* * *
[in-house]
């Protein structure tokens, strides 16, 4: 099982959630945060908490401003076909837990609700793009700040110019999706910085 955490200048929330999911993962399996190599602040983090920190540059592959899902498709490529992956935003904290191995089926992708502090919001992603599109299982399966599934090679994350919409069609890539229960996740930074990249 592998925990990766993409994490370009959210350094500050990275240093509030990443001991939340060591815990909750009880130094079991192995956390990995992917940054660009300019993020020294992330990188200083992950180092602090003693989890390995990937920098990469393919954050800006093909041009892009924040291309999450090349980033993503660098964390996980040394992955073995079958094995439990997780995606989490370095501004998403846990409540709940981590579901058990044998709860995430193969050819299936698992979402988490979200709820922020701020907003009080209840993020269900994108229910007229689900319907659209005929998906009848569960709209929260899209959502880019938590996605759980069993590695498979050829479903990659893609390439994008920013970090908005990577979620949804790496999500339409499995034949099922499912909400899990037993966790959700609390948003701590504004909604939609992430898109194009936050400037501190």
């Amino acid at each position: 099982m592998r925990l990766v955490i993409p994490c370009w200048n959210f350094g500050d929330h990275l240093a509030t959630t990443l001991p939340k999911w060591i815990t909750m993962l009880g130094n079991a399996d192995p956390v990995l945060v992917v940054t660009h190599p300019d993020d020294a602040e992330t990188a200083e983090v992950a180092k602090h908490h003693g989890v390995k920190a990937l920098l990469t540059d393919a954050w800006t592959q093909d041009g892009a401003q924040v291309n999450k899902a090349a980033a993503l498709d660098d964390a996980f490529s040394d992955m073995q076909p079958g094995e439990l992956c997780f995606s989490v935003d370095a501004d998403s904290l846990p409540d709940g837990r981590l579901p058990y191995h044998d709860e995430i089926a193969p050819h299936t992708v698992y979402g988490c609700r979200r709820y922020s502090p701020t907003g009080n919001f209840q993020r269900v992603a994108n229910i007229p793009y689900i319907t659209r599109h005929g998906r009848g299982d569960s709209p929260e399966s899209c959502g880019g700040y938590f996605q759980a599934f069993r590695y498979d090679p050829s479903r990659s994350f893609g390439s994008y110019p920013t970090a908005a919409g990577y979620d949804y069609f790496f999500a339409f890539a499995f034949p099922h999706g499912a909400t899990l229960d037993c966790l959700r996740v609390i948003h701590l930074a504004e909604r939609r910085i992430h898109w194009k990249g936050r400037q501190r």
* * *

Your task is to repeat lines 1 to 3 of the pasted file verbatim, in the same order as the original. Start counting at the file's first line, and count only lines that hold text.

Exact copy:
[in-house]
């Protein structure tokens, strides 16, 4: 099982959630945060908490401003076909837990609700793009700040110019999706910085 955490200048929330999911993962399996190599602040983090920190540059592959899902498709490529992956935003904290191995089926992708502090919001992603599109299982399966599934090679994350919409069609890539229960996740930074990249 592998925990990766993409994490370009959210350094500050990275240093509030990443001991939340060591815990909750009880130094079991192995956390990995992917940054660009300019993020020294992330990188200083992950180092602090003693989890390995990937920098990469393919954050800006093909041009892009924040291309999450090349980033993503660098964390996980040394992955073995079958094995439990997780995606989490370095501004998403846990409540709940981590579901058990044998709860995430193969050819299936698992979402988490979200709820922020701020907003009080209840993020269900994108229910007229689900319907659209005929998906009848569960709209929260899209959502880019938590996605759980069993590695498979050829479903990659893609390439994008920013970090908005990577979620949804790496999500339409499995034949099922499912909400899990037993966790959700609390948003701590504004909604939609992430898109194009936050400037501190």
């Amino acid at each position: 099982m592998r925990l990766v955490i993409p994490c370009w200048n959210f350094g500050d929330h990275l240093a509030t959630t990443l001991p939340k999911w060591i815990t909750m993962l009880g130094n079991a399996d192995p956390v990995l945060v992917v940054t660009h190599p300019d993020d020294a602040e992330t990188a200083e983090v992950a180092k602090h908490h003693g989890v390995k920190a990937l920098l990469t540059d393919a954050w800006t592959q093909d041009g892009a401003q924040v291309n999450k899902a090349a980033a993503l498709d660098d964390a996980f490529s040394d992955m073995q076909p079958g094995e439990l992956c997780f995606s989490v935003d370095a501004d998403s904290l846990p409540d709940g837990r981590l579901p058990y191995h044998d709860e995430i089926a193969p050819h299936t992708v698992y979402g988490c609700r979200r709820y922020s502090p701020t907003g009080n919001f209840q993020r269900v992603a994108n229910i007229p793009y689900i319907t659209r599109h005929g998906r009848g299982d569960s709209p929260e399966s899209c959502g880019g700040y938590f996605q759980a599934f069993r590695y498979d090679p050829s479903r990659s994350f893609g390439s994008y110019p920013t970090a908005a919409g990577y979620d949804y069609f790496f999500a339409f890539a499995f034949p099922h999706g499912a909400t899990l229960d037993c966790l959700r996740v609390i948003h701590l930074a504004e909604r939609r910085i992430h898109w194009k990249g936050r400037q501190r």